Visual loneliness in Sora yori mo tooi basho episodes 3 & 4

The way characters populate a frame can say a great deal about mood, the relationships of the characters, and rising tensions. I wrote quite a bit about the frequent usage of negative space in episode one and how it emphasized Mari’s fear of the future and her lofty dreams. Episode two also uses negative space to show Hinata’s loneliness and longing while she works another shift at the convenience store and watches Shirase and Mari chat.

Loneliness and isolation comes up quite a bit for our main characters. Shirase is motherless and teased at school. Mari feels like she hasn’t accomplished as much as her peers. Hinata doesn’t go to school and thus has a more difficult time forging relationships with girls her age, and, somewhat similarly, our newest girl Yuzuki hasn’t been able to make a single friend thanks to her overbearing mom-ager.

Yuzuki spends episode three agonizing over a group chat she’s in with some girls she met from school. Here, we see her alone in a hotel room – the bare walls and lack of decorations emphasize that she has never truly had time to settle in and be herself. Moving around from place to place means sitting in lots of empty rooms like this. All Yuzuki has is the dull light of her phone that never even blinks to show her a notification.

She falls asleep in her sad little room and dreams of friendship, only to wake up and find that the girls she tried to force a relationship with have left her group chat. It’s such a simple thing – seeing the notification bubbles that they’ve left – but thanks to all the other insert shots of her phone throughout the episode and the scene shown above of her laying alone in the hotel, the impact is strong. It’s a truly heart-wrenching scene.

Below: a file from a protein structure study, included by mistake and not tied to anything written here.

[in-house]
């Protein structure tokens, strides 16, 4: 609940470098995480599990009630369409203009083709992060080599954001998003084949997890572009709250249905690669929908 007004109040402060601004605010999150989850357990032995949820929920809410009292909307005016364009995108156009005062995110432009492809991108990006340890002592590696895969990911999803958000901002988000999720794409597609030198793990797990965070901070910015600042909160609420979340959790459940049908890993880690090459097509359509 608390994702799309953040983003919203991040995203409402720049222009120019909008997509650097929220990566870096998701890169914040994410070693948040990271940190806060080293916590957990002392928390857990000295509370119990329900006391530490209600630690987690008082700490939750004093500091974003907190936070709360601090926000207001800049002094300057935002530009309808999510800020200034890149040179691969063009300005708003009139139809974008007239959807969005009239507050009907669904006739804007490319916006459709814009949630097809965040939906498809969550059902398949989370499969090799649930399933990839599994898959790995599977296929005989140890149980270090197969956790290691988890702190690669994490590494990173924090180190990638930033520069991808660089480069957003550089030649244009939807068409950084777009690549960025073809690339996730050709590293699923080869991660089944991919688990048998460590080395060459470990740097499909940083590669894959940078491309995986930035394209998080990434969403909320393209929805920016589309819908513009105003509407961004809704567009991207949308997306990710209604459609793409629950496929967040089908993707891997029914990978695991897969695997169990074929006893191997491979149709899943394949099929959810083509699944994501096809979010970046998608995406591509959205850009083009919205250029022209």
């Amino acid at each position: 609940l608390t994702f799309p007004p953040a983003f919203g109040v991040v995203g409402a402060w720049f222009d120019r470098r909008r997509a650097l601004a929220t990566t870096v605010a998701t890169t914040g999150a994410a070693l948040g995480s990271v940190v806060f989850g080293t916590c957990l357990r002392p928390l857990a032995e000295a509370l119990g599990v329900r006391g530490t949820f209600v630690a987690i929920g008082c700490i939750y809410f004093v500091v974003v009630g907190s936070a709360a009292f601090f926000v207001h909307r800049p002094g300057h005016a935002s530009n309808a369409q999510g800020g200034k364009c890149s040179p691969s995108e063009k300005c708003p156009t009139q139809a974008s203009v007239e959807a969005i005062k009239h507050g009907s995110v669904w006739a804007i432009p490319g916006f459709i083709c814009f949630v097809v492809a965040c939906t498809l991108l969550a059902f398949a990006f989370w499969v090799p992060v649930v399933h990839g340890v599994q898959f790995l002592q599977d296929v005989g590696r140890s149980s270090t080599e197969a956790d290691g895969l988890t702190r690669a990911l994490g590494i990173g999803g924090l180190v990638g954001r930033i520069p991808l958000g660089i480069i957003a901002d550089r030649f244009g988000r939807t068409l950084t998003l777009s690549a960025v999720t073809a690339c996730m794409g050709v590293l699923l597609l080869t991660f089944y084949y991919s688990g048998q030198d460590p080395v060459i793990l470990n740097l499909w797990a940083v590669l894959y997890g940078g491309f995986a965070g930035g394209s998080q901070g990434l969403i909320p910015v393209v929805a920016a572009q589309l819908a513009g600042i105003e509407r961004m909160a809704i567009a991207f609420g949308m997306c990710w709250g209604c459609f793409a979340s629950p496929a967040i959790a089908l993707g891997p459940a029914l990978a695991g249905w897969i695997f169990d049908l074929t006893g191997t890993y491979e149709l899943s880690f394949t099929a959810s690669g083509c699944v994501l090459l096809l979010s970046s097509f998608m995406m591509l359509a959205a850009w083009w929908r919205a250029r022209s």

Luckily, Yuzuki doesn’t have to be lonely for long.

Now that they’ve all found each other, there’s no longer a need for all those shots of the girls standing alone. Instead, we have more and more shots of the girls being physically close to one another. Rather obviously, this shows that they’ve grown closer to one another emotionally.

There are still wide shots that highlight scenery and show just how huge their dreams are. But now, the girls take up a larger part of the frame because, well, of course they do – there are more of them. They’re not alone in their goals anymore. They’ve come together and became such fast strong friends thanks to Antarctica.

Of course, those four aren’t the only characters in the show…here, we see negative space representing loneliness and longing for Megumi, who’s understandably feeling a bit left out now that Mari has suddenly decided she wants to go to Antarctica with three girls she just met. I’m looking forward to seeing her story in the upcoming episode (and seeing more of these shots!).

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And of course, to close, here’s our No Game No Life cameo. I only saw it slipped into episode 3 and didn’t catch one in episode 4. Is the trend over, or did I just miss it?